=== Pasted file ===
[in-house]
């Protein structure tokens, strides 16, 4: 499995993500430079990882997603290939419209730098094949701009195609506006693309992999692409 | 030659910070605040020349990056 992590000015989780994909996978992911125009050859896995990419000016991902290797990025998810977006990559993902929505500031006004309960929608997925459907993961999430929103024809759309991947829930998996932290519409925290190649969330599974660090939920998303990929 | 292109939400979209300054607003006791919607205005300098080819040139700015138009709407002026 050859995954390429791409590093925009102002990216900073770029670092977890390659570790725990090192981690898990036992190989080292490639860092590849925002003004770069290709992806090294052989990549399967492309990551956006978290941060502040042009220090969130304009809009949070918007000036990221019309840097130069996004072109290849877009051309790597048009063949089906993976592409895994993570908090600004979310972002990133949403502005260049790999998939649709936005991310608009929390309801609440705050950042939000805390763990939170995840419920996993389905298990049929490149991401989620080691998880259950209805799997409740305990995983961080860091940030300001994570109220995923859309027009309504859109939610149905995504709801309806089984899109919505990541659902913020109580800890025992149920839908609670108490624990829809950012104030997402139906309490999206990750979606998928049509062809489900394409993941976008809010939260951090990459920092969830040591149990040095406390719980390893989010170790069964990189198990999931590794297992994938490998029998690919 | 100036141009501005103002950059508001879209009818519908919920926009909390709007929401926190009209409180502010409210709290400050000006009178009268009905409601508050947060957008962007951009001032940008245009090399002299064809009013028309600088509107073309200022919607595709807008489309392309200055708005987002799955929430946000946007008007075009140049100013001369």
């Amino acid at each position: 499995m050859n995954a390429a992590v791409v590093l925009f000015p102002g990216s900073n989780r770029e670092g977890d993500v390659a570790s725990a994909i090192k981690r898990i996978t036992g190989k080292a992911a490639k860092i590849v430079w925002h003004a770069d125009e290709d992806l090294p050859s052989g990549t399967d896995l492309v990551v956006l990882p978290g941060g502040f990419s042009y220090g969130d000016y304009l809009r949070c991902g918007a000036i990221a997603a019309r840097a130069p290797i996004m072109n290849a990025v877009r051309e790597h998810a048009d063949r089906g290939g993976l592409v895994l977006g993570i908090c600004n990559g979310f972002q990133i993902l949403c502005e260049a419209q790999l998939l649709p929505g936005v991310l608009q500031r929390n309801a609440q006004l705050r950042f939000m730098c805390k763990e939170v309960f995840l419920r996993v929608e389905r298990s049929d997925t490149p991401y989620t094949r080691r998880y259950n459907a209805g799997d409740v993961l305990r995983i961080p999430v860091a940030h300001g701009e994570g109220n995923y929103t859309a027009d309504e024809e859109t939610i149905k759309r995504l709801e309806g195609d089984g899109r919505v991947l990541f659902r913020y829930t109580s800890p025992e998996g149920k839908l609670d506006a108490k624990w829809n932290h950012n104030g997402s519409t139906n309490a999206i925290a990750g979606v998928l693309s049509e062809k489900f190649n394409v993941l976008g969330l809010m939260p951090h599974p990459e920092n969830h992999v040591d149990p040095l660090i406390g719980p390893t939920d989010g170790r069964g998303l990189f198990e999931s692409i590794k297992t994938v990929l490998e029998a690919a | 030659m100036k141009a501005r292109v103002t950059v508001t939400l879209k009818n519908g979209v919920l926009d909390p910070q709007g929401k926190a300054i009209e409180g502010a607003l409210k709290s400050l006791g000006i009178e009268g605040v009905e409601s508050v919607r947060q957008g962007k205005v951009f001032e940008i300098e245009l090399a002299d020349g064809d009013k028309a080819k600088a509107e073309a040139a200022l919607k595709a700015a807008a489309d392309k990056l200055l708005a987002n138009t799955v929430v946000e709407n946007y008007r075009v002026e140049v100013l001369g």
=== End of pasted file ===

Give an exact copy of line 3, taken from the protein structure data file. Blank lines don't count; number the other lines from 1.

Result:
């Amino acid at each position: 499995m050859n995954a390429a992590v791409v590093l925009f000015p102002g990216s900073n989780r770029e670092g977890d993500v390659a570790s725990a994909i090192k981690r898990i996978t036992g190989k080292a992911a490639k860092i590849v430079w925002h003004a770069d125009e290709d992806l090294p050859s052989g990549t399967d896995l492309v990551v956006l990882p978290g941060g502040f990419s042009y220090g969130d000016y304009l809009r949070c991902g918007a000036i990221a997603a019309r840097a130069p290797i996004m072109n290849a990025v877009r051309e790597h998810a048009d063949r089906g290939g993976l592409v895994l977006g993570i908090c600004n990559g979310f972002q990133i993902l949403c502005e260049a419209q790999l998939l649709p929505g936005v991310l608009q500031r929390n309801a609440q006004l705050r950042f939000m730098c805390k763990e939170v309960f995840l419920r996993v929608e389905r298990s049929d997925t490149p991401y989620t094949r080691r998880y259950n459907a209805g799997d409740v993961l305990r995983i961080p999430v860091a940030h300001g701009e994570g109220n995923y929103t859309a027009d309504e024809e859109t939610i149905k759309r995504l709801e309806g195609d089984g899109r919505v991947l990541f659902r913020y829930t109580s800890p025992e998996g149920k839908l609670d506006a108490k624990w829809n932290h950012n104030g997402s519409t139906n309490a999206i925290a990750g979606v998928l693309s049509e062809k489900f190649n394409v993941l976008g969330l809010m939260p951090h599974p990459e920092n969830h992999v040591d149990p040095l660090i406390g719980p390893t939920d989010g170790r069964g998303l990189f198990e999931s692409i590794k297992t994938v990929l490998e029998a690919a | 030659m100036k141009a501005r292109v103002t950059v508001t939400l879209k009818n519908g979209v919920l926009d909390p910070q709007g929401k926190a300054i009209e409180g502010a607003l409210k709290s400050l006791g000006i009178e009268g605040v009905e409601s508050v919607r947060q957008g962007k205005v951009f001032e940008i300098e245009l090399a002299d020349g064809d009013k028309a080819k600088a509107e073309a040139a200022l919607k595709a700015a807008a489309d392309k990056l200055l708005a987002n138009t799955v929430v946000e709407n946007y008007r075009v002026e140049v100013l001369g």